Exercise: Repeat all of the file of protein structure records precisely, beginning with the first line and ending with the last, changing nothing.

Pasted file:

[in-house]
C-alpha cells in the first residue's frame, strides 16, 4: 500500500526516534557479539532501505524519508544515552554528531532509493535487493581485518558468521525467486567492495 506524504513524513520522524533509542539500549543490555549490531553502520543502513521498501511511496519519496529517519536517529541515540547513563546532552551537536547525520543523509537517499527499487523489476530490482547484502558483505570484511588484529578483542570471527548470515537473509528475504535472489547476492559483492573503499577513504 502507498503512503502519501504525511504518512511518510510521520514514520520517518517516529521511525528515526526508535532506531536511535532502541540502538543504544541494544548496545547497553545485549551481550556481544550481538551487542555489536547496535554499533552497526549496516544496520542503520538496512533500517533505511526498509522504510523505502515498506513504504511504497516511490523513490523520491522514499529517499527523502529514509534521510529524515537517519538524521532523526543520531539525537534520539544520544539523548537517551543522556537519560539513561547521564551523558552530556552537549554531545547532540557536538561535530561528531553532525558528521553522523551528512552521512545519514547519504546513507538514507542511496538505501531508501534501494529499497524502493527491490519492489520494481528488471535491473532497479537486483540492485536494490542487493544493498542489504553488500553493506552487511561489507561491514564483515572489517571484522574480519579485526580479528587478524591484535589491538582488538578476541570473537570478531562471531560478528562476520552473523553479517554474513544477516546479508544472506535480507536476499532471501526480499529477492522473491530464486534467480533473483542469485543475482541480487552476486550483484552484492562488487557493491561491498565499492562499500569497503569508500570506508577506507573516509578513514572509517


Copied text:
[in-house]
C-alpha cells in the first residue's frame, strides 16, 4: 500500500526516534557479539532501505524519508544515552554528531532509493535487493581485518558468521525467486567492495 506524504513524513520522524533509542539500549543490555549490531553502520543502513521498501511511496519519496529517519536517529541515540547513563546532552551537536547525520543523509537517499527499487523489476530490482547484502558483505570484511588484529578483542570471527548470515537473509528475504535472489547476492559483492573503499577513504 502507498503512503502519501504525511504518512511518510510521520514514520520517518517516529521511525528515526526508535532506531536511535532502541540502538543504544541494544548496545547497553545485549551481550556481544550481538551487542555489536547496535554499533552497526549496516544496520542503520538496512533500517533505511526498509522504510523505502515498506513504504511504497516511490523513490523520491522514499529517499527523502529514509534521510529524515537517519538524521532523526543520531539525537534520539544520544539523548537517551543522556537519560539513561547521564551523558552530556552537549554531545547532540557536538561535530561528531553532525558528521553522523551528512552521512545519514547519504546513507538514507542511496538505501531508501534501494529499497524502493527491490519492489520494481528488471535491473532497479537486483540492485536494490542487493544493498542489504553488500553493506552487511561489507561491514564483515572489517571484522574480519579485526580479528587478524591484535589491538582488538578476541570473537570478531562471531560478528562476520552473523553479517554474513544477516546479508544472506535480507536476499532471501526480499529477492522473491530464486534467480533473483542469485543475482541480487552476486550483484552484492562488487557493491561491498565499492562499500569497503569508500570506508577506507573516509578513514572509517